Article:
European car brands could be on the brink of the worst financial crisis they’ve ever experienced, as the coronavirus upheaval continues to force car factories and dealerships to stay closed.

According to Autocar, new vehicle registrations have plunged across the board, with France charting a 72% drop in registrations compared to March 2019. Other European countries have yet to release their data, but the figures are expected to be similarly low, and the outlook for April looks to worsen.

There are close to 14 million people who work for the automotive industry across the European Union, a zone which has approximately 229 assembly and production facilities. About 2.6 million workers are in manufacturing, and the shutdown has cost the EU roughly 1.23 million vehicles so far.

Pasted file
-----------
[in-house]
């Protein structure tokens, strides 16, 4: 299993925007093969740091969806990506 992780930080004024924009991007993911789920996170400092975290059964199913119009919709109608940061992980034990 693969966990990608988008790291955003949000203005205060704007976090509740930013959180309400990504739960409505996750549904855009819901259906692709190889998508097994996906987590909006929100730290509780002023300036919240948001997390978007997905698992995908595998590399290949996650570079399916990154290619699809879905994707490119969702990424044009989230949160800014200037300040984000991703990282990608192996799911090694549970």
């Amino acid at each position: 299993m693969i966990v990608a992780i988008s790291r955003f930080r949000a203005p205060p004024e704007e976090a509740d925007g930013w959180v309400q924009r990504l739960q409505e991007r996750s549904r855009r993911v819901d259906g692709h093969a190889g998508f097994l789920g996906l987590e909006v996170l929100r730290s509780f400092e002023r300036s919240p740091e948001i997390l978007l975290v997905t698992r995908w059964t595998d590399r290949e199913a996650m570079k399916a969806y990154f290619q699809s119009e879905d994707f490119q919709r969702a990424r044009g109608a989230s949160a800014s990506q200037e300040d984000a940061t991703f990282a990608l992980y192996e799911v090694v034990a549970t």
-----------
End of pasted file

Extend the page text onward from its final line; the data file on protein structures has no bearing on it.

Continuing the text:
The European Automobile Manufacturers’ Association (ACEA) has called for “strong and coordinated action” to protect manufacturers, dealers and the wider supply chain as income continues to be stifled by an unprecedented amount.

The ACEA’s director general has called for the president of the EU’s European Commission to “take concrete measures to avoid irreversible and fundamental damage to the sector with a permanent loss of jobs, capacity, innovation and research capability,” adding that the pandemic will have “grave consequences” that goes far beyond what can be foreseen.

Most car brands are still doling out cash despite not producing any vehicles. For example, Volkswagen Group CEO, Herbert Diess recently said it was burning through 2 billion euros (RM9.65 billion) a week to cover a high level of fixed cost. Employees may have to be laid off if production doesn’t restart soon.